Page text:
The price of oil plunged two per cent Friday, the largest one-day drop since April, as Libyan oil appeared poised to return to the market in the face of muted global demand.

Benchmark West Texas Intermediate crude for August delivery fell $2.10 to close at US$100.83 a barrel on the New York Mercantile Exchange. WTI has fallen $4.54 a barrel, or 4.3 per cent, so far in July.

Brent crude, a benchmark for international oils used by many U.S. refiners, fell $2.01 to close at US$106.66 on the ICE Futures exchange in London.

Oil prices shot up in June to a 10-month high over concerns that violence in Iraq might disrupt supplies from OPECs second-largest exporter. Prices then drifted lower over the past two weeks as the advance by Iraqi insurgents stalled.

After a slight gain Thursday, the losses accelerated Friday to their biggest drop since falling 2.2 per cent on April 22.

Along with more certainty about Iraqi supplies, a large increase in Libyan crude is expected to soon hit the market. Libyan exports have been slowed for nearly a year because of labour strife and other unrest, but recent agreements between the government and local militias may allow exports to surge in the coming weeks. U.S. crude production also continues to rise, adding even more oil to global supplies.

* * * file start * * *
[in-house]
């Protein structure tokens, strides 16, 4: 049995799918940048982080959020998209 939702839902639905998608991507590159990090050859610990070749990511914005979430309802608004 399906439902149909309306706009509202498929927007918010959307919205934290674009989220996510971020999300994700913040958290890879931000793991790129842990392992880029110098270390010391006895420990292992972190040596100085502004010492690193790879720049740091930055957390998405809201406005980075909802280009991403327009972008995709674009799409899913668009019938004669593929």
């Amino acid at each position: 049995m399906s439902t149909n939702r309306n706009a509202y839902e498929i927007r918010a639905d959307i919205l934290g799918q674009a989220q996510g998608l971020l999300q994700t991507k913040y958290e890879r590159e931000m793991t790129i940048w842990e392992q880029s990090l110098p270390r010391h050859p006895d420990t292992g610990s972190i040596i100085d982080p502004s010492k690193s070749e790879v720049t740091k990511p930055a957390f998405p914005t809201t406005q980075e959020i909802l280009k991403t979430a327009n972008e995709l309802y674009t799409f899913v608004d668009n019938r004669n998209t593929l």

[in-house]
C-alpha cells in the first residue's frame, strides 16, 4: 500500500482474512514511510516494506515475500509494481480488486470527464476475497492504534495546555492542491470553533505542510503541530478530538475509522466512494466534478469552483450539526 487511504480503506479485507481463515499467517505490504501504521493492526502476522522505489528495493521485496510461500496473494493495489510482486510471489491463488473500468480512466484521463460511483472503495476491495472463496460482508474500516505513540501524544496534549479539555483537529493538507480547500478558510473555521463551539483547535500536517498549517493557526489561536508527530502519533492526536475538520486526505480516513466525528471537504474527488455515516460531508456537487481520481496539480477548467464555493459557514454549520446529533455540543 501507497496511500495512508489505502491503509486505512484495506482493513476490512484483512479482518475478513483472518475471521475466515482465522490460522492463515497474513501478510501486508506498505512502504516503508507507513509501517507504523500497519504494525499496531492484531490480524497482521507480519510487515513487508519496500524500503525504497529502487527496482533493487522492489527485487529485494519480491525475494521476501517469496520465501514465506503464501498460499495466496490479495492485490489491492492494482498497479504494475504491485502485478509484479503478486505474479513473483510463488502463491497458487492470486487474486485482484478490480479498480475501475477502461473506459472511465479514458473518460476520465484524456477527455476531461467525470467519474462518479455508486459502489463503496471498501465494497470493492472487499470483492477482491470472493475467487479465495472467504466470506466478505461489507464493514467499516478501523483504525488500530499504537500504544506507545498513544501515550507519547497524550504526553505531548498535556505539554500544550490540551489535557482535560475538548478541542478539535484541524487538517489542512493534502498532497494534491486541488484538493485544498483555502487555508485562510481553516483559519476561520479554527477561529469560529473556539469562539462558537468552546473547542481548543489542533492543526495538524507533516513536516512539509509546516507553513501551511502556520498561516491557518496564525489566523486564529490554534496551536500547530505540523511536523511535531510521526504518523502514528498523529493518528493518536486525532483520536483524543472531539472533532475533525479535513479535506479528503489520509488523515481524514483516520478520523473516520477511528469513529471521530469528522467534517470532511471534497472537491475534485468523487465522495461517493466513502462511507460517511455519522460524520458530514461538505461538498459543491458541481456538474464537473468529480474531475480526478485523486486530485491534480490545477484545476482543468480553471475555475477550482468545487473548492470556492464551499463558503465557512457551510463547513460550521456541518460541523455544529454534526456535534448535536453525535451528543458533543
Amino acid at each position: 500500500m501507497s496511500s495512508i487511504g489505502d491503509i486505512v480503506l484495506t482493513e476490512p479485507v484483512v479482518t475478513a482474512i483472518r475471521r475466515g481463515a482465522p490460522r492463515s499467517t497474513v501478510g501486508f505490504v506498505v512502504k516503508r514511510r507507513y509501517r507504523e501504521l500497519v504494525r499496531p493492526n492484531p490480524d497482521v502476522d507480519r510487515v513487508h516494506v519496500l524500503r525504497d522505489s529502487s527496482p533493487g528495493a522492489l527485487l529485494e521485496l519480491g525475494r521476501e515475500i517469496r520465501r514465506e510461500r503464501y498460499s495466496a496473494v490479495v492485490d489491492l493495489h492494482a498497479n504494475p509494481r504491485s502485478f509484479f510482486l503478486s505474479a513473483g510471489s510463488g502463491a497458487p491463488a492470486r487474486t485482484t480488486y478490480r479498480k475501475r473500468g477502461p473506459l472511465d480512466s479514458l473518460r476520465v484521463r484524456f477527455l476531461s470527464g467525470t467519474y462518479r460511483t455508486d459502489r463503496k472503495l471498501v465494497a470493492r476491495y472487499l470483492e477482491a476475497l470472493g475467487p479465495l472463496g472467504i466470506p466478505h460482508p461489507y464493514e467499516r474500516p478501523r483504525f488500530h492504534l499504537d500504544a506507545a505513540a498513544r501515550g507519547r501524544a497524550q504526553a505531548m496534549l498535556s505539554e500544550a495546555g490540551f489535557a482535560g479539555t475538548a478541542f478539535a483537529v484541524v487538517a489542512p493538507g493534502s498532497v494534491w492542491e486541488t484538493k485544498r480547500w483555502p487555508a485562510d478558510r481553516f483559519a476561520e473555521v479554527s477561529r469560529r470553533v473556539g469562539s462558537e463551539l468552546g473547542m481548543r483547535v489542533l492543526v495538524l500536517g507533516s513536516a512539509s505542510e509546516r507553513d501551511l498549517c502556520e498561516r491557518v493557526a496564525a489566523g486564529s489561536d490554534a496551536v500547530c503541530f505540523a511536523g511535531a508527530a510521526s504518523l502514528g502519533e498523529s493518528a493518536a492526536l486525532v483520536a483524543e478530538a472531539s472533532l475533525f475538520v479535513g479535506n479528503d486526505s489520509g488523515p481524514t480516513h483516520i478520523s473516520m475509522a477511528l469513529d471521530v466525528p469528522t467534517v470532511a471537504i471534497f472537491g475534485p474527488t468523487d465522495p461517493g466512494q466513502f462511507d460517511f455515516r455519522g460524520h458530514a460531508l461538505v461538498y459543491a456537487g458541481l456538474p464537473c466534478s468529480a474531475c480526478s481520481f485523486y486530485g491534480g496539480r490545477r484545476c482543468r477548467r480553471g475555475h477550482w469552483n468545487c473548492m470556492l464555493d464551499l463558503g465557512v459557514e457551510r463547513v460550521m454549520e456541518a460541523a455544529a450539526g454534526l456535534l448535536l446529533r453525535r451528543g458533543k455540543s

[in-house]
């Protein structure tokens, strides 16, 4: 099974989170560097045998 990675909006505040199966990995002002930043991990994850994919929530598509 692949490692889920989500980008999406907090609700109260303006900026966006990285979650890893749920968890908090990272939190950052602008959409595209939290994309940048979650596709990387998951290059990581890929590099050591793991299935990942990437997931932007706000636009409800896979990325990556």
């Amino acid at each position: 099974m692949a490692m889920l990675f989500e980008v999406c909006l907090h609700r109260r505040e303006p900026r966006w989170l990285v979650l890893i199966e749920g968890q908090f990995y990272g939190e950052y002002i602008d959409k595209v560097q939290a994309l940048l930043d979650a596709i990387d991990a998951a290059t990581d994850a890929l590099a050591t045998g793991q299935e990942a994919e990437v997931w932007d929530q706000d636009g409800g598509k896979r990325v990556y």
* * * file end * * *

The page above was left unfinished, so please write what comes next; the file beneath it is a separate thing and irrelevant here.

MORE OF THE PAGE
The International Energy Agency this week cited only a small increase in oil production by Saudi Arabia, suggesting that markets were well supplied.

“Contrary to seasonal patterns, the kingdom barely hiked production in June, a sign that demand for its crude may not have significantly increased,” the Paris-based IEA said in its monthly oil market report.

At the same time, the IEA slightly lowered its 2014 forecast of global oil demand due to weaker than expected economic data in the middle of the year. It predicted demand would rise 1.5 per cent next year, to 94.1 million barrels a day.

The U.S. Energy Department reported this week that gasoline supplies in the U.S., the world’s biggest consumer, appear plentiful and U.S. demand fell slightly compared with last year.

In other energy futures trading on the Nymex, wholesale gasoline fell 4.9 cents to close at US$2.909 a U.S. gallon (3.79 litres), heating oil fell 3.2 cents to US$2.861 a gallon and natural gas rose 2.6 cents to close at US$4.146 per 1,000 cubic feet.

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